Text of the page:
units drove armored personnel vehicles into the barricades. The barricades
were very well-fortified. The protesters have been there a long time. And
those armored personnel carriers got stuck on the barricades. Then, they
got set on fire.

The protesters besieged the troops in the personnel carriers. Other
troops came out to rescue their colleagues who were stuck. The personnel
carriers fires were set alight, amid just -- not just tear gas but
fragmentation grenades and Molotov cocktails and what appears to be live
fire.

"The New York Times" reporters on the scene today described, quote,
"elderly women clustered on the sidewalk, heedless of the gunshots and
explosions, heckling the police, shouting "killers", shouting at the
police, "shoot us, just shoot us, kill us, kills us, you bastards."

The headquarters of the ruling party in Ukraine were set on fire
today. Grenades and gunshots and fires as you can see raged all day today.
They are still raging right now. The U.S. embassy tonight put out this
statement to American citizens who may find themselves in Ukraine, telling
all Americans to stay indoors, telling any U.S. citizens who are in hotels
or buildings near the protests that they should leave if they can, and if
they can`t, they should be prepared to stay inside for several days, if
large-scale clashes do continue to occur.

Meanwhile, the protesters are calling for more and more people, as
many people as possible to find ways to head down to Independence Square
and join them tonight in central Kiev, to try to avoid police barricades by
using side streets and alleys. The Ukrainian government has released its
own statement today issuing a deadline -- a deadline I should tell you has
passed as of earlier tonight, saying that if the excesses of the protesters
do not stop, quote, "we will be required to restore order by all means
provided by law. We will be forced to resort to harsh actions."

Nobody knows exactly what that means, but it looks like war already.
And protesters have said they fear an escalation even beyond what we`ve
seen today and tonight.

Vice President Biden, tonight, has had a phone call with the president
of Ukraine. According to the White House readout from that call, Mr. Biden
expressed grave concern regarding the crisis on the street there. He said
the United States condemns the violence, calling on the Ukrainian president
to exercise restraint and pull back government forces.

But looking at these pictures tonight -- I mean, this is what it has
been like all day, just watching this feed today in my office today, it`s
just been incredible. Looking at these pictures tonight, looking at this
ongoing battle, honestly, while the Olympics are under way not that far
away next door in Russia -- I mean, it`s clear Russia, and geographically,
Russia a major player of what`s going.

It was the orientation of Ukraine`s president toward Russia, instead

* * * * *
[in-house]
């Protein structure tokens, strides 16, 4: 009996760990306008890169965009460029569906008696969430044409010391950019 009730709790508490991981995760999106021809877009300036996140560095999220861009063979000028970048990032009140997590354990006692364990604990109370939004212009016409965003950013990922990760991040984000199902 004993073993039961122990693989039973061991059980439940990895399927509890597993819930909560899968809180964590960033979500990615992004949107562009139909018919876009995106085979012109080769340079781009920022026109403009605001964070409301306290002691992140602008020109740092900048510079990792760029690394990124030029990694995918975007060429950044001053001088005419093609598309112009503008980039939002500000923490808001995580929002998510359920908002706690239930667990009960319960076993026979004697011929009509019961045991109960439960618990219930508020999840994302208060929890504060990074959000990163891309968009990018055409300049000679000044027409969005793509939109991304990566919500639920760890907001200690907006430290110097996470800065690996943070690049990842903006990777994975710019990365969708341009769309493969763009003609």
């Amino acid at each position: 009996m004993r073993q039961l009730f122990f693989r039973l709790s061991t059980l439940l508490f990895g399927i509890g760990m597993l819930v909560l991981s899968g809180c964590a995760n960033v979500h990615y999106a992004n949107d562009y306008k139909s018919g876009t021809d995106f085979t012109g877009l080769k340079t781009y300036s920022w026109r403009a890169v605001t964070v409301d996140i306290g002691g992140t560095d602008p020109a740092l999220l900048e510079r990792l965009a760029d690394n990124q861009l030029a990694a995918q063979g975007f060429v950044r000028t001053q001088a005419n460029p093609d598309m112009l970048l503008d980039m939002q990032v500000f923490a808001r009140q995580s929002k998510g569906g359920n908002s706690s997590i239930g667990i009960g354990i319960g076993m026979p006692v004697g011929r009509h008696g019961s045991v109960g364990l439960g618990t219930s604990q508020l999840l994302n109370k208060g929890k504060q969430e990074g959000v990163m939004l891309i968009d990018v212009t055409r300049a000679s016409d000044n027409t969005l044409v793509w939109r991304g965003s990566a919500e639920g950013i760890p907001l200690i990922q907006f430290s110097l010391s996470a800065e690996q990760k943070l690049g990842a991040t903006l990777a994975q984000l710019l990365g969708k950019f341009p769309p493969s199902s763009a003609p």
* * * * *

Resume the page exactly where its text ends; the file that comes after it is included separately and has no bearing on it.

of toward Europe, that started this whole thing in the first place. And it
is this latest move by Russia toward Ukraine`s government in the last 24
hours that seems to have set off the violence and the fires that are raging
tonight. However much the Ukrainians do or don`t want it, it`s clear that
this is Russia`s corner of the world and they are key to what happens here,
and to the safety of Ukrainians who are out on the streets.

But if that`s so, if this is Russia`s corner of the world, what, if
anything, do we have to do with it? Is there a way for any other country -
- is there an international way to be constructive in this situation with
what looks like a civil war breaking out in the streets of a major nation?
Is there an international way to be constructive? Is there an American way
to be constructive in this situation or is this the sort of thing that we
just need to monitor and watch and do nothing else?

And is the Obama administration inclined to try to find some sort of
American way to resolve this situation? What is the Obama presidency like
when it comes to dealing with crises like this abroad in other people`s
necks of the woods?

Joining us now is Andrea Mitchell, NBC News chief foreign affairs
correspondent and host of "ANDREA MITCHELL REPORTS."

Andrea, thanks very much for being with us.

ANDREA MITCHELL, MSNBC ANCHOR: You bet.

MADDOW: So, we got this readout tonight of Vice President Biden
calling the Ukrainian president in the midst of the street battles going on
right there in the capital city in Kiev.

Why, why is it that it`s Vice President Biden calling and not
President Obama? Is this something you would expect to happen at a higher
level or a lower level? Why him?

MITCHELL: It`s a high level but not the highest level, and in fact,
the very fact that Putin has said, stay out of my backyard, would mean it
would be almost to much of an out front for President Obama himself to get
involved.

One of the issues here has been this tug-of-war between Putin saying
this is my territory and the United States saying that we and the E.U. have
a vested interest in this. Just look at what`s happening in the streets.
Look at what the pictures you have shown. I mean, these paintings -- they
look like paints. They look like (INAUDIBLE) or something. These look
like battles, classic battles.

It doesn`t look real what we`re seeing in the streets of Kiev. Yet,
it is all too real. And the deaths are real. And the stakes are very,
very high.

And think back to what happened just 24 hours ago. That`s when Putin
upped the ante. He said he would guarantee these $2 billion in loans even
as the rebel leaders were in Berlin visiting with Angela Merkel and the
Germans and the E.U., and you know the frustration that America has
expressed through Victoria Nuland, the top official for Europe, at the
slowness of the European Union to respond with money, to try to balance it